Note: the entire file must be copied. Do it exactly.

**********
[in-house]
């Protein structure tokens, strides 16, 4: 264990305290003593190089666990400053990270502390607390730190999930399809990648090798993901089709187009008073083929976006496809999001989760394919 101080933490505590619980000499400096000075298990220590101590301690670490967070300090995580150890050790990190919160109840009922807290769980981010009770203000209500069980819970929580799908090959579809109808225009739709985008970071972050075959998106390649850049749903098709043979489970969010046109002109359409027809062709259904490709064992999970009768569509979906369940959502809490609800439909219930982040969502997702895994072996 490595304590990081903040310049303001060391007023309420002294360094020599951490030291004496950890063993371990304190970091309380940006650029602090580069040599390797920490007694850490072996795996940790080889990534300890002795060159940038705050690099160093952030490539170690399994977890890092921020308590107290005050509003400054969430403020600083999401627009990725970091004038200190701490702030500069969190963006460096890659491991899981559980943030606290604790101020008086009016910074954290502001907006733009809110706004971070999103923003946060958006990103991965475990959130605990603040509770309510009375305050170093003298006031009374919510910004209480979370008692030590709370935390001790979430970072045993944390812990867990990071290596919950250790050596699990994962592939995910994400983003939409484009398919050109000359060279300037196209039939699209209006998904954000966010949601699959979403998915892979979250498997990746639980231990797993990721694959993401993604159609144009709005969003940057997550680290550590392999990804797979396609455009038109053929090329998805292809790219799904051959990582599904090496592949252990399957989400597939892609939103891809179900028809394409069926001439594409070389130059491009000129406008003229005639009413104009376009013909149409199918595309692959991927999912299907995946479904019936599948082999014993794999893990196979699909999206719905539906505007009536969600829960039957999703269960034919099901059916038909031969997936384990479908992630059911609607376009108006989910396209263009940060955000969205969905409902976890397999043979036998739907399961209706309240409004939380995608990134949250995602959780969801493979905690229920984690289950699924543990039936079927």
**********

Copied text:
[in-house]
């Protein structure tokens, strides 16, 4: 264990305290003593190089666990400053990270502390607390730190999930399809990648090798993901089709187009008073083929976006496809999001989760394919 101080933490505590619980000499400096000075298990220590101590301690670490967070300090995580150890050790990190919160109840009922807290769980981010009770203000209500069980819970929580799908090959579809109808225009739709985008970071972050075959998106390649850049749903098709043979489970969010046109002109359409027809062709259904490709064992999970009768569509979906369940959502809490609800439909219930982040969502997702895994072996 490595304590990081903040310049303001060391007023309420002294360094020599951490030291004496950890063993371990304190970091309380940006650029602090580069040599390797920490007694850490072996795996940790080889990534300890002795060159940038705050690099160093952030490539170690399994977890890092921020308590107290005050509003400054969430403020600083999401627009990725970091004038200190701490702030500069969190963006460096890659491991899981559980943030606290604790101020008086009016910074954290502001907006733009809110706004971070999103923003946060958006990103991965475990959130605990603040509770309510009375305050170093003298006031009374919510910004209480979370008692030590709370935390001790979430970072045993944390812990867990990071290596919950250790050596699990994962592939995910994400983003939409484009398919050109000359060279300037196209039939699209209006998904954000966010949601699959979403998915892979979250498997990746639980231990797993990721694959993401993604159609144009709005969003940057997550680290550590392999990804797979396609455009038109053929090329998805292809790219799904051959990582599904090496592949252990399957989400597939892609939103891809179900028809394409069926001439594409070389130059491009000129406008003229005639009413104009376009013909149409199918595309692959991927999912299907995946479904019936599948082999014993794999893990196979699909999206719905539906505007009536969600829960039957999703269960034919099901059916038909031969997936384990479908992630059911609607376009108006989910396209263009940060955000969205969905409902976890397999043979036998739907399961209706309240409004939380995608990134949250995602959780969801493979905690229920984690289950699924543990039936079927």